Park Geun-Hye has become South Korea's first female president, vowing zero tolerance with North Korean provocation.
Park Geun-Hye has become South Korea’s first female president, vowing zero tolerance with North Korean provocation.

TODAY COLOMBIA – President Park Geun-hye landed in Colombia raising hopes that a free trade agreement with the country might finally be approved by the South American nation.
At the same time, Korean businesses over the weekend succeeded in striking business deals in various sectors ranging from e-commerce and ICT to shipping and financial services.

On Friday, Park arrived in Bogota, Colombia’s capital city, and had a summit with the Colombian President Juan Manuel Santos on Saturday to request acceleration of the two countries’ bilateral FTA and expansion of economic cooperation.

“For Colombia, the Korea-Colombia FTA, which was sealed in June 2012, is the first free trade pact made with an Asian country,” Park said at a press briefing after the summit, “I hope the FTA goes into effect as early as possible so that it becomes a starting point for Korean businesses to explore the Central and South American market.”

Park reiterated her hopes for the FTA in another meeting with Colombian veterans of the Korean War.

“Korea and Colombia so far have developed the blood-linked relationship started in the war into a strategic cooperative partnership,” she said. “Once the two countries’ FTA goes into effect, the relationship will be even closer.”

Korea-Colombia FTA negotiation ended in 2012 and the deal was signed in February 2013. The FTA was passed by the Korean National Assembly last April but its ratification has been held up on the Colombian side.

“The Korea-Colombia FTA being unable to go in effect is not due to disagreements about the trade pact negotiations, but because of strong oppositions from local industrial circles,” said an official at the Korean Ministry of Trade, Industry and Energy.

The pact was passed by both upper and lower houses of the Colombian legislature, but the Colombian Constitutional Court ruled that it needs an agreement from local industry to be constitutional.

Colombia has a $400 billion gross domestic product and enjoyed 4.8 percent economic growth last year. The country was selected by the World Bank last year as the best place to do business within Latin America.

Park is visiting four Latin American countries accompanied by a delegation of some 500 businessmen from 125 companies, the largest of any of her presidential trips abroad. They represent a wide variety of sectors including manufacturing, IT, healthcare, retail, construction, energy and the environment. Small and midsize companies account for 62 percent of the delegation.

The Export-Import Bank of Korea and its Colombian counterpart Financiera de Desarrollo Nacional (FDN) signed a memorandum of understanding (MoU) on Friday to establish a joint fund for the country’s state-led infrastructure projects.

A joint financing project is aimed at accelerating the two countries’ economic cooperation after the FTA takes effect, said Korea Eximbank.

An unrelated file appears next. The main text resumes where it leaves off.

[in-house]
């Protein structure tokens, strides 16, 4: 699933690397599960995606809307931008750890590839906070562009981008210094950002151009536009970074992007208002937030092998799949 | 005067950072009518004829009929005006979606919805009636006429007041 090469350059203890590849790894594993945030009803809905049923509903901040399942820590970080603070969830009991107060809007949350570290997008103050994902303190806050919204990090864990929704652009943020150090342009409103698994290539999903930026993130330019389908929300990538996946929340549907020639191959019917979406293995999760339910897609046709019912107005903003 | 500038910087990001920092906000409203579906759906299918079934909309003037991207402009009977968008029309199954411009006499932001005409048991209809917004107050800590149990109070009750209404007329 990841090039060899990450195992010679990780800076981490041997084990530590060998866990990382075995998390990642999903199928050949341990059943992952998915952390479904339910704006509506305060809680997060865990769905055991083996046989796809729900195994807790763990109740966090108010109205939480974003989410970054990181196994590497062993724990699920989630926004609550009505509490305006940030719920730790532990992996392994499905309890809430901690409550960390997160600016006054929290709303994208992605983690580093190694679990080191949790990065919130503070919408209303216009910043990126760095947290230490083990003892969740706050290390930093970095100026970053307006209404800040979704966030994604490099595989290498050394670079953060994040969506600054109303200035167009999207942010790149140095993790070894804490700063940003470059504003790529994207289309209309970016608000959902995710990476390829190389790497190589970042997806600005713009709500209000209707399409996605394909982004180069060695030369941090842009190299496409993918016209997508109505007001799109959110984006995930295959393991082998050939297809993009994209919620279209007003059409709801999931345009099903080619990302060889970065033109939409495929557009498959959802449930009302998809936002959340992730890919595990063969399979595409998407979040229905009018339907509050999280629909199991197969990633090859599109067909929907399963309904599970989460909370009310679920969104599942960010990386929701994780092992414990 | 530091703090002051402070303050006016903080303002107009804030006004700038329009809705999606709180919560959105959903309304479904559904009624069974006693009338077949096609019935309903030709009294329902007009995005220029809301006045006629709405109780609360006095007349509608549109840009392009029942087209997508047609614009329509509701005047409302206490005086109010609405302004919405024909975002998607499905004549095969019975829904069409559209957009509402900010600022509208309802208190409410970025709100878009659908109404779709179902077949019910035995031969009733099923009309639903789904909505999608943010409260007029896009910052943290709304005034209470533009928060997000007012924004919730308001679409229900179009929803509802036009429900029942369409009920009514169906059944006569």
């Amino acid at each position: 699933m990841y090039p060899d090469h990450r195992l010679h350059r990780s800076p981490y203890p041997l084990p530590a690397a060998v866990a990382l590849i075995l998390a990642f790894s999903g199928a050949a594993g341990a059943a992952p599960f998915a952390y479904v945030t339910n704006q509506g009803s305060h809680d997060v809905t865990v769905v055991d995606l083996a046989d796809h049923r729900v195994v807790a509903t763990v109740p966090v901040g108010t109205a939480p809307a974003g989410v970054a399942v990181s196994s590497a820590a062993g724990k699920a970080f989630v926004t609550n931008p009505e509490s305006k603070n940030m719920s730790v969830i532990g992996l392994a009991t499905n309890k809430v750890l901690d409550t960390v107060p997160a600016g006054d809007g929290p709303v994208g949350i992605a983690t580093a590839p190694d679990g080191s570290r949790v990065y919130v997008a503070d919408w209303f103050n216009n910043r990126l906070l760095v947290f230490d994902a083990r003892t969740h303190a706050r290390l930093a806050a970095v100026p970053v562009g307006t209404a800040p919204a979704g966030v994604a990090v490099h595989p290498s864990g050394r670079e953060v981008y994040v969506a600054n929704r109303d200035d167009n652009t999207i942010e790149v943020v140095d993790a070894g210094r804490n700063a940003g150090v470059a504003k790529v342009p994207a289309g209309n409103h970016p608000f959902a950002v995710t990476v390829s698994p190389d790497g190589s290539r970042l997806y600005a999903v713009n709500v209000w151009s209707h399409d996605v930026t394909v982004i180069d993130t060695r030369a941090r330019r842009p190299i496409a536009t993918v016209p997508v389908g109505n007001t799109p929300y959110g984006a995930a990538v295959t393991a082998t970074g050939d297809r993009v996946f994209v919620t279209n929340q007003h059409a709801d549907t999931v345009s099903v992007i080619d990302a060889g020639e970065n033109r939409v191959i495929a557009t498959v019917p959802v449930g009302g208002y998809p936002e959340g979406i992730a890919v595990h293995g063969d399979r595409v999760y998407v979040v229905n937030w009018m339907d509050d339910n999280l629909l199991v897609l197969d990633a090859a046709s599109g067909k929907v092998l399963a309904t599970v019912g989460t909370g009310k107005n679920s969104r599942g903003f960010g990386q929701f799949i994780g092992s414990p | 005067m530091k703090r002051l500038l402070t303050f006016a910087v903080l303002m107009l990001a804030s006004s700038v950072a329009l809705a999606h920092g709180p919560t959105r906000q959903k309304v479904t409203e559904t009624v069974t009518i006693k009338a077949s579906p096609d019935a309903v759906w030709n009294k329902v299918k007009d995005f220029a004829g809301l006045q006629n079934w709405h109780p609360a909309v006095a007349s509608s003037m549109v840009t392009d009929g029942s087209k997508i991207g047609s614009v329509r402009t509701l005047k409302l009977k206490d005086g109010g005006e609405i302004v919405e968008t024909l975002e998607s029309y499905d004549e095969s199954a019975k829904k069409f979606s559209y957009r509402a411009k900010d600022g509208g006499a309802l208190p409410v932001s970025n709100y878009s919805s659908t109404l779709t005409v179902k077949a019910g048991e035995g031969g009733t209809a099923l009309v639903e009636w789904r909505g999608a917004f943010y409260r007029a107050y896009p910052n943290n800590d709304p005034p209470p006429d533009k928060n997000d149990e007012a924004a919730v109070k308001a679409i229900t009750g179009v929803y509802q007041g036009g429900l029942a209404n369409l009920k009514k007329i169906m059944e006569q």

The MoU also promised to form a joint financing network with nearby countries like Brazil, Peru and Chile in order to aid Korean businesses’ expansion in Latin America.

LG CNS suggested expanding ICT cooperation between the two countries at a Korea-Colombia Business Forum held Saturday by implementing the so-called e-government system, which delivers government rvices via Internet or mobile device, in Colombia. The network developer built an ICT-enabled automated public transportation payment system in Colombia’s capital Bogota in 2011 and an ICT training system in 2013.

Kotra hosted a one-on-one business consultation meeting and export contracts worth $101 million were signed by 44 Korean companies and 91 local companies.

Many of the contracts involved e-commerce. Kotra signed MoUs with Colombia’s largest online shopping mall Linio and largest retail company Gropo Exito, in order to promote Korean products.

CJ O Shopping and CJ Korea Express made agreements with Kotra on Friday to assist Kotra-affiliated small exporters.

As of now, Korea has FTAs in effect with only two Latin American countries, Chile (since 2004) and Peru (since 2011).

Korea’s trade with Central and South America almost tripled over the past decade. According to Korea International Trade Association data, Korean exports in 2004 were $11.5 billion, but reached $35.9 billion last year, while imports to Korea rose to $18.3 billion last year from $6.6 billion in 2004.

“The FTA with Colombia will play a crucial role in opening a new era of cooperation among the Pacific Rim countries, as Korea already has FTAs with major Pacific countries, the United States, Canada, Peru and Chile,” Joo Chul-ki, senior presidential secretary for foreign affairs, said.

The Korean government hopes to push a regional FTA with Panama, Costa Rica, Guatemala, Honduras, Dominican Republic and El Salvador, as well as one with South American countries, including Brazil, Argentina and Paraguay.

After Colombia, Park will travel to Peru, Chile and Brazil.

This article originally appeared on Korea Joongang Daily.


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